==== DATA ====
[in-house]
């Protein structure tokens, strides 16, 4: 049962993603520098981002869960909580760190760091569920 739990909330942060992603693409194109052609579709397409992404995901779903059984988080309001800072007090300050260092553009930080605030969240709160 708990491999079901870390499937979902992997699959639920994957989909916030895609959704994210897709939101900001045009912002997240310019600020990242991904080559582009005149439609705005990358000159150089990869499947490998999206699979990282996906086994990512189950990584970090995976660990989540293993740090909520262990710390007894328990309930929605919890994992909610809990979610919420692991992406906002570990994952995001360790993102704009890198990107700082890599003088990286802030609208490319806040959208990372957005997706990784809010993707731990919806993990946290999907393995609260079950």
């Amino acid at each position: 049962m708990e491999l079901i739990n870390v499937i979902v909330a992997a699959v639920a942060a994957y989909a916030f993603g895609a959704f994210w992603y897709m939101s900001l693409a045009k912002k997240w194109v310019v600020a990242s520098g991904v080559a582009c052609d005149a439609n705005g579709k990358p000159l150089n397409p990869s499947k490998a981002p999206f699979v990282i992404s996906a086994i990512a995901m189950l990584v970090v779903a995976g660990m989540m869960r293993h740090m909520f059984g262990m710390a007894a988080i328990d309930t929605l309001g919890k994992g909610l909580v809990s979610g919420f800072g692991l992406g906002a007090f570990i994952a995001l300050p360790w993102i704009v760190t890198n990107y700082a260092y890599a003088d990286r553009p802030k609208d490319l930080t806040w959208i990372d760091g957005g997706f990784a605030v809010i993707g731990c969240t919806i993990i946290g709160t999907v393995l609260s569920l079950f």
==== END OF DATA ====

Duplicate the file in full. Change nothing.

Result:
[in-house]
């Protein structure tokens, strides 16, 4: 049962993603520098981002869960909580760190760091569920 739990909330942060992603693409194109052609579709397409992404995901779903059984988080309001800072007090300050260092553009930080605030969240709160 708990491999079901870390499937979902992997699959639920994957989909916030895609959704994210897709939101900001045009912002997240310019600020990242991904080559582009005149439609705005990358000159150089990869499947490998999206699979990282996906086994990512189950990584970090995976660990989540293993740090909520262990710390007894328990309930929605919890994992909610809990979610919420692991992406906002570990994952995001360790993102704009890198990107700082890599003088990286802030609208490319806040959208990372957005997706990784809010993707731990919806993990946290999907393995609260079950």
């Amino acid at each position: 049962m708990e491999l079901i739990n870390v499937i979902v909330a992997a699959v639920a942060a994957y989909a916030f993603g895609a959704f994210w992603y897709m939101s900001l693409a045009k912002k997240w194109v310019v600020a990242s520098g991904v080559a582009c052609d005149a439609n705005g579709k990358p000159l150089n397409p990869s499947k490998a981002p999206f699979v990282i992404s996906a086994i990512a995901m189950l990584v970090v779903a995976g660990m989540m869960r293993h740090m909520f059984g262990m710390a007894a988080i328990d309930t929605l309001g919890k994992g909610l909580v809990s979610g919420f800072g692991l992406g906002a007090f570990i994952a995001l300050p360790w993102i704009v760190t890198n990107y700082a260092y890599a003088d990286r553009p802030k609208d490319l930080t806040w959208i990372d760091g957005g997706f990784a605030v809010i993707g731990c969240t919806i993990i946290g709160t999907v393995l609260s569920l079950f």